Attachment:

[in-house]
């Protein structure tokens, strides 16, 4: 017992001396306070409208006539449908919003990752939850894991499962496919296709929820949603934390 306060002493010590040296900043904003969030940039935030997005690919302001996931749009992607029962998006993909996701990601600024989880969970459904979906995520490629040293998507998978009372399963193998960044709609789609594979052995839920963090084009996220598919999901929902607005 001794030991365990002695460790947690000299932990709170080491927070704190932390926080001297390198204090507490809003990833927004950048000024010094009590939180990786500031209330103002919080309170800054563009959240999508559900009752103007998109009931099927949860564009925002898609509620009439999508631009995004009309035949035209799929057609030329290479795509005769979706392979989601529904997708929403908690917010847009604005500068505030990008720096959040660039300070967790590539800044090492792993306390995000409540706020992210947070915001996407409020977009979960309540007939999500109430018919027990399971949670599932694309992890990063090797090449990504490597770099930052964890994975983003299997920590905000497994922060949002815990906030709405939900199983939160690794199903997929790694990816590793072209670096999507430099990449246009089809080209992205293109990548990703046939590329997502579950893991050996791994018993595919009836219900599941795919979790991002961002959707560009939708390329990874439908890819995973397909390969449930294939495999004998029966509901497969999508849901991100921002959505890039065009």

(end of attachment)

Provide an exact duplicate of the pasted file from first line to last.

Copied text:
[in-house]
């Protein structure tokens, strides 16, 4: 017992001396306070409208006539449908919003990752939850894991499962496919296709929820949603934390 306060002493010590040296900043904003969030940039935030997005690919302001996931749009992607029962998006993909996701990601600024989880969970459904979906995520490629040293998507998978009372399963193998960044709609789609594979052995839920963090084009996220598919999901929902607005 001794030991365990002695460790947690000299932990709170080491927070704190932390926080001297390198204090507490809003990833927004950048000024010094009590939180990786500031209330103002919080309170800054563009959240999508559900009752103007998109009931099927949860564009925002898609509620009439999508631009995004009309035949035209799929057609030329290479795509005769979706392979989601529904997708929403908690917010847009604005500068505030990008720096959040660039300070967790590539800044090492792993306390995000409540706020992210947070915001996407409020977009979960309540007939999500109430018919027990399971949670599932694309992890990063090797090449990504490597770099930052964890994975983003299997920590905000497994922060949002815990906030709405939900199983939160690794199903997929790694990816590793072209670096999507430099990449246009089809080209992205293109990548990703046939590329997502579950893991050996791994018993595919009836219900599941795919979790991002961002959707560009939708390329990874439908890819995973397909390969449930294939495999004998029966509901497969999508849901991100921002959505890039065009």